Average: As we have stated before, the “apartment-style” student housing on Broadway is similar to student housing built by UConn and Southern.  I cannot see the city prevailing in an argument that such a style of housing doesn’t qualify for tax-exempt status when the state itself has deemed it appropriate and necessary not only for graduate and professional students, but for undergraduates.  The Broadway housing is not an investment.  If Yale held its New Haven properties as financial investments, they would be managed by Swensen, not Alexander..

Overall, Yale sucks money from throughout the world through alumni donations, investment returns, grants, and tuition, and dumps it in New Haven.

posted by: Sarah.Miller on March 3, 2018  7:45pm

The Blue Ribbon Budget Review Panel Report of June 2009 foresaw and recommended corrective action to prevent the current crisis.

Has there been any legislation to enact its recommendations?

posted by: acumen on March 3, 2018  10:41pm

I can see that many want to tax Yale. A better idea would be to transfer some of the schools under Yale management and control. The children will benefit by getting the best education based on the latest methods of teaching. The schools will benefit by getting the best management based on business management innovations. And the city will benefit by getting schools off their budget. All the wonderful ideas that are generated by the smartest people in the world will be implemented right here in New Haven! Yale’s researchers who work in social sciences may try they ideas of making education really important within families of students – one critical factor of their success. A true partnership can benefit both Yale and New Haven through grants funding. It is a better idea then the taxation of Yale or the taxation of NH citizens who are already paying more than neighboring towns. I could agree with the taxation if the results where much better than in neighboring towns but sending good money after bad money is counterproductive.

posted by: okaragozian1 on March 3, 2018  10:48pm

I’m not 100% certain that the City of New Haven is getting a proper re-imbursement to offset the loss of local property taxes from housing, state owned property, hospitals, and non-profit institutions from the State.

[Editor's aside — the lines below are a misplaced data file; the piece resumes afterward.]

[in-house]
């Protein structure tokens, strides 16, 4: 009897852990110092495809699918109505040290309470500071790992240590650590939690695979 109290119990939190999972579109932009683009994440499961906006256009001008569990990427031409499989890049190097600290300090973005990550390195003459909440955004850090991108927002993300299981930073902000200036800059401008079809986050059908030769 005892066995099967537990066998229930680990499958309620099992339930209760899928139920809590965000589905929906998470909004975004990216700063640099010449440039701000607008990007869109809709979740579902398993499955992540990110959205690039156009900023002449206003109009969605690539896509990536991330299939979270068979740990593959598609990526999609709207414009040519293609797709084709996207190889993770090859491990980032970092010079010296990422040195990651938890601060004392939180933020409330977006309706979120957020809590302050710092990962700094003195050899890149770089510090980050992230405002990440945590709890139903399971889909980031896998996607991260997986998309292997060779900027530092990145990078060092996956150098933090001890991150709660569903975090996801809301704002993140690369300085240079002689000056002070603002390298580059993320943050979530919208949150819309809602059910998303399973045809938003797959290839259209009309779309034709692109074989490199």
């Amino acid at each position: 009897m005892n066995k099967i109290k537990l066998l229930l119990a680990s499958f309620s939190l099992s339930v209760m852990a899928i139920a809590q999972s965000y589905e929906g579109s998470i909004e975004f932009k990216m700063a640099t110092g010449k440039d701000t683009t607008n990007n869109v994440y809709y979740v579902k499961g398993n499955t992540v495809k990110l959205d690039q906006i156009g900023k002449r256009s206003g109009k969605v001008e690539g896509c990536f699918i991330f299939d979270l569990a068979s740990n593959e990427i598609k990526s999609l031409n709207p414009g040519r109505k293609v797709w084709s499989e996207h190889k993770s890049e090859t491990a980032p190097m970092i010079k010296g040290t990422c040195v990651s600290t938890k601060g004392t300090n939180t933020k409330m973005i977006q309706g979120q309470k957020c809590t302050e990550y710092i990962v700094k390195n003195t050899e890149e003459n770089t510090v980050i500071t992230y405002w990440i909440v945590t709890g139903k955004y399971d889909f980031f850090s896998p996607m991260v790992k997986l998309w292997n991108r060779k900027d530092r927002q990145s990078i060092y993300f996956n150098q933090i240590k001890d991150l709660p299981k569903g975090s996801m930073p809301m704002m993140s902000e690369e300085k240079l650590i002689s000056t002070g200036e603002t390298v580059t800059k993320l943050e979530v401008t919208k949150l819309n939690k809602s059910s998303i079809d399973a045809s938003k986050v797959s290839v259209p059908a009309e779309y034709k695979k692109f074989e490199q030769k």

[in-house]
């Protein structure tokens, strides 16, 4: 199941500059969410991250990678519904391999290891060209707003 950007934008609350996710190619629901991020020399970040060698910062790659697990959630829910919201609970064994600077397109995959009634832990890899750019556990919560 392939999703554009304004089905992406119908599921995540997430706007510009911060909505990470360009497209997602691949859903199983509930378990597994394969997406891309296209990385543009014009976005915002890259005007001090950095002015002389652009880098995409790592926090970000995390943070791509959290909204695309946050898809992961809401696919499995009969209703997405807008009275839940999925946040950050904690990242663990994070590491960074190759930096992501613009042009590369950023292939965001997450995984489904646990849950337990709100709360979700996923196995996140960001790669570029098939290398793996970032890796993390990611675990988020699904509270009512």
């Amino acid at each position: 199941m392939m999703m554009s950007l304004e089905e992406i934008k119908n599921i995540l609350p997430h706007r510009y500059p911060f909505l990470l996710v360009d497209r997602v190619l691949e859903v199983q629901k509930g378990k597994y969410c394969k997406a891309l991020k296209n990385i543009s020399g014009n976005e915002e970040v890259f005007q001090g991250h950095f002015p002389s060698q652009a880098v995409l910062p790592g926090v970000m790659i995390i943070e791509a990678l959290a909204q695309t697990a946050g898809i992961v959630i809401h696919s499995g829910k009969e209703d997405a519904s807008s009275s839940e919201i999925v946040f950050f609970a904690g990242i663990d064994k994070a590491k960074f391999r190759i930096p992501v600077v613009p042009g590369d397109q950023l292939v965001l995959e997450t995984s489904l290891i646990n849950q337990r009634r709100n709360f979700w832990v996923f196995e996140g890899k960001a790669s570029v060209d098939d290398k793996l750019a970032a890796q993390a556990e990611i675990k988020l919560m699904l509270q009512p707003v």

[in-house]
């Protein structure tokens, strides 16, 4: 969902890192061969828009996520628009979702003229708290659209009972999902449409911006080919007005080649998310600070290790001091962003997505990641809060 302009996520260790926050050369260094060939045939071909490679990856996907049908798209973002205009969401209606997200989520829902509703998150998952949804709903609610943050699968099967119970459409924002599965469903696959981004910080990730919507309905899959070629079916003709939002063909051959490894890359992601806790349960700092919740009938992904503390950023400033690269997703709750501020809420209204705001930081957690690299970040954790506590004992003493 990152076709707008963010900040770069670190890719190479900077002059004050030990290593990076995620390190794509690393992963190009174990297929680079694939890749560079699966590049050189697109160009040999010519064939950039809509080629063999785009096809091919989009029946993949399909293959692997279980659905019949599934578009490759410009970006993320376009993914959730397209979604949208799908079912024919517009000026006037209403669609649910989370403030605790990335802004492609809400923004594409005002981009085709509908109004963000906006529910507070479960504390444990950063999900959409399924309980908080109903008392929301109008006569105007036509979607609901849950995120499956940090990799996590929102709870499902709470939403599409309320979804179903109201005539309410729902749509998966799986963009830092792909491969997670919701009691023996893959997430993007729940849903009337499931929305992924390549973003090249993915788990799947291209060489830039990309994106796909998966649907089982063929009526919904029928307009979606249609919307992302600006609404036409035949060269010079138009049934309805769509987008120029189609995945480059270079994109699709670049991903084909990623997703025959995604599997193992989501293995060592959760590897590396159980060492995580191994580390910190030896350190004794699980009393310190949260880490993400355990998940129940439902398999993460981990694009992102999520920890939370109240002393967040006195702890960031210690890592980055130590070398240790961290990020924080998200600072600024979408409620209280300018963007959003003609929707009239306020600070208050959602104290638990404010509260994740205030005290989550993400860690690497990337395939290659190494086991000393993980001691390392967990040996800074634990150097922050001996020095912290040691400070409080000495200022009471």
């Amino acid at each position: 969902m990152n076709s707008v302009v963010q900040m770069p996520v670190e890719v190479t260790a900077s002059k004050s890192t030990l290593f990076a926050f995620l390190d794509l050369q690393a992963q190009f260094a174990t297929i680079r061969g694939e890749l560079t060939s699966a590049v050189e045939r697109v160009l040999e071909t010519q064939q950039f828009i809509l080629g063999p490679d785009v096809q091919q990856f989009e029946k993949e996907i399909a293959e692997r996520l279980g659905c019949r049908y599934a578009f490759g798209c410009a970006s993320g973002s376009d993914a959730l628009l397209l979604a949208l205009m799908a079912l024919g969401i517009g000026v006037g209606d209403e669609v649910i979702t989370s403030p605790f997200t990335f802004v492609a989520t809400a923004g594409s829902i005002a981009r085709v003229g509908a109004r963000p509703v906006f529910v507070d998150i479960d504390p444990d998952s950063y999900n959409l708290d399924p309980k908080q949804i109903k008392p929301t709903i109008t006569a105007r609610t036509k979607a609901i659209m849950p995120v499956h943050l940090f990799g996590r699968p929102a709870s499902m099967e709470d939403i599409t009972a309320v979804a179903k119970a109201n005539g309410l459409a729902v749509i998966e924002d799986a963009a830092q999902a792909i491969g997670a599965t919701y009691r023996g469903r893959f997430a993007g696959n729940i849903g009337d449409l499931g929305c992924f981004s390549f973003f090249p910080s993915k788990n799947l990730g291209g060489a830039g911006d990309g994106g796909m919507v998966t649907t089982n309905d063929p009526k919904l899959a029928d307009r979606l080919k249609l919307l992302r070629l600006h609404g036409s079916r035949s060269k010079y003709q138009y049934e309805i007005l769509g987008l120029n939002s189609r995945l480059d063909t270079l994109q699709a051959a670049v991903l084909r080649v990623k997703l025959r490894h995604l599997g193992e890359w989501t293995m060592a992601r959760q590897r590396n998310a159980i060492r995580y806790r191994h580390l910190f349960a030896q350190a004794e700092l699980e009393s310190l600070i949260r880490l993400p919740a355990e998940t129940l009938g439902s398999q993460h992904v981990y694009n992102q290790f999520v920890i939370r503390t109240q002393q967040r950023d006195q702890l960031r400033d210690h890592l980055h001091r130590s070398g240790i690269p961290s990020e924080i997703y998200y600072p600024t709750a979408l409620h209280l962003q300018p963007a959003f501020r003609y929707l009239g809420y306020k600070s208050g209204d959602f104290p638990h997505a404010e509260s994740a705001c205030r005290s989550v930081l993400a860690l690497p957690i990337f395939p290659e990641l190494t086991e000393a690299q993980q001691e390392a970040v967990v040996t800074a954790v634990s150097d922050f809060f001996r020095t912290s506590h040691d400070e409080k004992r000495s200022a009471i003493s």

see link:

I don’t think we are getting 100% re-imbursement for our property tax losses to hospitals and colleges.  I believe that the re-imbursement we are getting is much less.

Additionally, there seem to be a privileged expectation to grand employee benefits and wonderful pension which the private sector do not have.  Why are government jobs not in-line with the slaving everyone else is subjected to in the private sector?

posted by: Brendantibbets on March 4, 2018  7:50am

Other than the bloated BOE budget one department that should be looked at for a trim is the fire department. In this budget no single department has asked for a larger request than this department. There is no way that the addition of another mechanic can be expected to draw increased revenue to offset personnel increases. Overall staffing is too large, a recently hired class should never have been allowed because there is more than enough firemen to run the department, these extra people just cost more money. There is almost 100 more people than is needed to operate the entire job including the 72 people on shift and all the ancillary staff jobs even with the addition of a completely unnecessary job of planning and information officer. This is one department that could easily trim 100 jobs which equals almost 2 million bucks. It’s not the whole solution but it’s a start.

As far as the $50,000 public relations specialist goes, save the 50k and just make real cuts that makes new haven affordable.